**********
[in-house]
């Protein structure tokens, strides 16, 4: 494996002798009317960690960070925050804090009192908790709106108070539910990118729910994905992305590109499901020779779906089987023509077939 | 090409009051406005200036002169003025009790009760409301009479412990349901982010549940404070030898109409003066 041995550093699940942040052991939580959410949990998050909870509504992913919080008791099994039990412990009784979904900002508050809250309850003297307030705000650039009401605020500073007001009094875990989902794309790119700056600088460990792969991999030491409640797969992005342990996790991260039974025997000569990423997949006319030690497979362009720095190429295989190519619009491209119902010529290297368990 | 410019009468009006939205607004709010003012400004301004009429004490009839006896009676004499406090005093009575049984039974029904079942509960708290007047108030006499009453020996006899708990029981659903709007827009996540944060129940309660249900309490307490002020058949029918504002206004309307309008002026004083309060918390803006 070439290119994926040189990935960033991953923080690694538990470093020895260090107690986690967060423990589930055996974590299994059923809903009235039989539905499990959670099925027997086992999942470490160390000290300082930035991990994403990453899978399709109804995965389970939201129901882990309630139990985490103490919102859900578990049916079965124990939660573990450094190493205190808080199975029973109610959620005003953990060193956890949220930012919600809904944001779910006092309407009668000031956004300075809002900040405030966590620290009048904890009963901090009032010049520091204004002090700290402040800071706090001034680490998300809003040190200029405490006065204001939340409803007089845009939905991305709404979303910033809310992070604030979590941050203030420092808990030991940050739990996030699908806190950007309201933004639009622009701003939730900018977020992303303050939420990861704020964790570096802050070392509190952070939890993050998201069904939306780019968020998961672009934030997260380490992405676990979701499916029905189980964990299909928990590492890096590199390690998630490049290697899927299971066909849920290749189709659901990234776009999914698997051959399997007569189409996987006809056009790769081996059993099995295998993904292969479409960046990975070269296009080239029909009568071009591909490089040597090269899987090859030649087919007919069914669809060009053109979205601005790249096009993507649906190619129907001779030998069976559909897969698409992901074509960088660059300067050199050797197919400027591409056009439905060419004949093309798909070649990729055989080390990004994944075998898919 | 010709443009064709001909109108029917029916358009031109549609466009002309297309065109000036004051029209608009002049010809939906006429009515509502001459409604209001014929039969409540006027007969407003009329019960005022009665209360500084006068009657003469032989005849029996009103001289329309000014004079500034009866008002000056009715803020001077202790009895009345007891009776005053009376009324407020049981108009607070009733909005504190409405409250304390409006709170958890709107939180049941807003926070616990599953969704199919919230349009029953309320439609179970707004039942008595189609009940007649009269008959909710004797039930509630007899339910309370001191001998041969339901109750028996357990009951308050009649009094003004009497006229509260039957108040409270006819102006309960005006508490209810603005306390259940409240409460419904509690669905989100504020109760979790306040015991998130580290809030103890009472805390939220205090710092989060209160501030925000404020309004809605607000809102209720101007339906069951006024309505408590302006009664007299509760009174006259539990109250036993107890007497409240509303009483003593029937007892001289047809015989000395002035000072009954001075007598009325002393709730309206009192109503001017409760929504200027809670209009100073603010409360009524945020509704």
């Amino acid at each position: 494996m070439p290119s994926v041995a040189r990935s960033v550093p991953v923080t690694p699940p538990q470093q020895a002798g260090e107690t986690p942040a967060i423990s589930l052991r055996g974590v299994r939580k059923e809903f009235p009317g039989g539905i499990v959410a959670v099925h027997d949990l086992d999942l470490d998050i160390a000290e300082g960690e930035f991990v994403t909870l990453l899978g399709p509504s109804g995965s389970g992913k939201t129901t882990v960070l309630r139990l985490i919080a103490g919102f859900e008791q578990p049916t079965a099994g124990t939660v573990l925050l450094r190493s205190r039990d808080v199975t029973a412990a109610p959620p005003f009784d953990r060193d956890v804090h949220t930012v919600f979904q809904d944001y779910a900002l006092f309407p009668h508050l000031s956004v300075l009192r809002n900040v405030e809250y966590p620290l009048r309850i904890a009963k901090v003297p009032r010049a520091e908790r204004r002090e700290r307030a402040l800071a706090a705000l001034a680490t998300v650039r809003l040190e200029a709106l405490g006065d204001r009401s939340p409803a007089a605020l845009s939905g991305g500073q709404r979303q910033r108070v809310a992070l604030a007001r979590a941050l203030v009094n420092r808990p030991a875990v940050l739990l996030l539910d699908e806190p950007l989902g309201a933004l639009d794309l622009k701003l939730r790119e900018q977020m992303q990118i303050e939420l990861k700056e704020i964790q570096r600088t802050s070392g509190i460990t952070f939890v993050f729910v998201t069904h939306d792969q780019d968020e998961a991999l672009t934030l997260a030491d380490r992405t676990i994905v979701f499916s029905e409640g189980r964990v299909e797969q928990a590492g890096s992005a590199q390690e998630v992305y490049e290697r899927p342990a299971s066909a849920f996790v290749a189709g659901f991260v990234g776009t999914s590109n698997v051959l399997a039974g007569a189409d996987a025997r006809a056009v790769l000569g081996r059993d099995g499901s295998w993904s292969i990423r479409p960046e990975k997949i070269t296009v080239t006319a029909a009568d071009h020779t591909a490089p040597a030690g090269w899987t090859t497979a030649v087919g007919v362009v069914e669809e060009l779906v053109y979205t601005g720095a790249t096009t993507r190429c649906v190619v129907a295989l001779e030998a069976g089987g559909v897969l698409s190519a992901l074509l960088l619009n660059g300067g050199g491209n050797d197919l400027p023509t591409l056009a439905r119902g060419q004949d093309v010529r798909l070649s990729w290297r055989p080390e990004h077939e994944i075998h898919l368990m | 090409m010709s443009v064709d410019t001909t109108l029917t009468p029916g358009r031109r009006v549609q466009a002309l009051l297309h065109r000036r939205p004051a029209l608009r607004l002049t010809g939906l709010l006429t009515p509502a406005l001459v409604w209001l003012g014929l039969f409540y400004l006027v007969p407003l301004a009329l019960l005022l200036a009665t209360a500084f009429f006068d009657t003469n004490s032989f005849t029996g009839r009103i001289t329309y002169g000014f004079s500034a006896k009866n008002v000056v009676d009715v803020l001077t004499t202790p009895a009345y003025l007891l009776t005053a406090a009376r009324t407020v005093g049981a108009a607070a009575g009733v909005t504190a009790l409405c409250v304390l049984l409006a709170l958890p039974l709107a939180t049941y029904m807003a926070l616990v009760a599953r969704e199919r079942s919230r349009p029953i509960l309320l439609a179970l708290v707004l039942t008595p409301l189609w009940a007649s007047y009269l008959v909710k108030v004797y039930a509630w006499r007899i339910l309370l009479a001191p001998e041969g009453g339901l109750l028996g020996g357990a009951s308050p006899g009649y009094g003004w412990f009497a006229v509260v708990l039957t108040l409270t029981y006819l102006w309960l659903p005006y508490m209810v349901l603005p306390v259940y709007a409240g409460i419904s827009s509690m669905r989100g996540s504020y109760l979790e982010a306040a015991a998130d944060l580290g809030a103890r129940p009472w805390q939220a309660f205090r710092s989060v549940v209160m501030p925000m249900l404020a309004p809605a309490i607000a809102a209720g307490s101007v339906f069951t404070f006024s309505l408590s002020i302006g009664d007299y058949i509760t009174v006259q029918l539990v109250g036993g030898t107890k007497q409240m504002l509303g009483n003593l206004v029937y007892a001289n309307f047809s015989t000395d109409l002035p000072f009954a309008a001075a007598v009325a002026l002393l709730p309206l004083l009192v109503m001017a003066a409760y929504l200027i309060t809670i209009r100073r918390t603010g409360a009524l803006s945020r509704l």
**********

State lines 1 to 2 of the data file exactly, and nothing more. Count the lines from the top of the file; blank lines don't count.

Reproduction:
[in-house]
């Protein structure tokens, strides 16, 4: 494996002798009317960690960070925050804090009192908790709106108070539910990118729910994905992305590109499901020779779906089987023509077939 | 090409009051406005200036002169003025009790009760409301009479412990349901982010549940404070030898109409003066 041995550093699940942040052991939580959410949990998050909870509504992913919080008791099994039990412990009784979904900002508050809250309850003297307030705000650039009401605020500073007001009094875990989902794309790119700056600088460990792969991999030491409640797969992005342990996790991260039974025997000569990423997949006319030690497979362009720095190429295989190519619009491209119902010529290297368990 | 410019009468009006939205607004709010003012400004301004009429004490009839006896009676004499406090005093009575049984039974029904079942509960708290007047108030006499009453020996006899708990029981659903709007827009996540944060129940309660249900309490307490002020058949029918504002206004309307309008002026004083309060918390803006 070439290119994926040189990935960033991953923080690694538990470093020895260090107690986690967060423990589930055996974590299994059923809903009235039989539905499990959670099925027997086992999942470490160390000290300082930035991990994403990453899978399709109804995965389970939201129901882990309630139990985490103490919102859900578990049916079965124990939660573990450094190493205190808080199975029973109610959620005003953990060193956890949220930012919600809904944001779910006092309407009668000031956004300075809002900040405030966590620290009048904890009963901090009032010049520091204004002090700290402040800071706090001034680490998300809003040190200029405490006065204001939340409803007089845009939905991305709404979303910033809310992070604030979590941050203030420092808990030991940050739990996030699908806190950007309201933004639009622009701003939730900018977020992303303050939420990861704020964790570096802050070392509190952070939890993050998201069904939306780019968020998961672009934030997260380490992405676990979701499916029905189980964990299909928990590492890096590199390690998630490049290697899927299971066909849920290749189709659901990234776009999914698997051959399997007569189409996987006809056009790769081996059993099995295998993904292969479409960046990975070269296009080239029909009568071009591909490089040597090269899987090859030649087919007919069914669809060009053109979205601005790249096009993507649906190619129907001779030998069976559909897969698409992901074509960088660059300067050199050797197919400027591409056009439905060419004949093309798909070649990729055989080390990004994944075998898919 | 010709443009064709001909109108029917029916358009031109549609466009002309297309065109000036004051029209608009002049010809939906006429009515509502001459409604209001014929039969409540006027007969407003009329019960005022009665209360500084006068009657003469032989005849029996009103001289329309000014004079500034009866008002000056009715803020001077202790009895009345007891009776005053009376009324407020049981108009607070009733909005504190409405409250304390409006709170958890709107939180049941807003926070616990599953969704199919919230349009029953309320439609179970707004039942008595189609009940007649009269008959909710004797039930509630007899339910309370001191001998041969339901109750028996357990009951308050009649009094003004009497006229509260039957108040409270006819102006309960005006508490209810603005306390259940409240409460419904509690669905989100504020109760979790306040015991998130580290809030103890009472805390939220205090710092989060209160501030925000404020309004809605607000809102209720101007339906069951006024309505408590302006009664007299509760009174006259539990109250036993107890007497409240509303009483003593029937007892001289047809015989000395002035000072009954001075007598009325002393709730309206009192109503001017409760929504200027809670209009100073603010409360009524945020509704």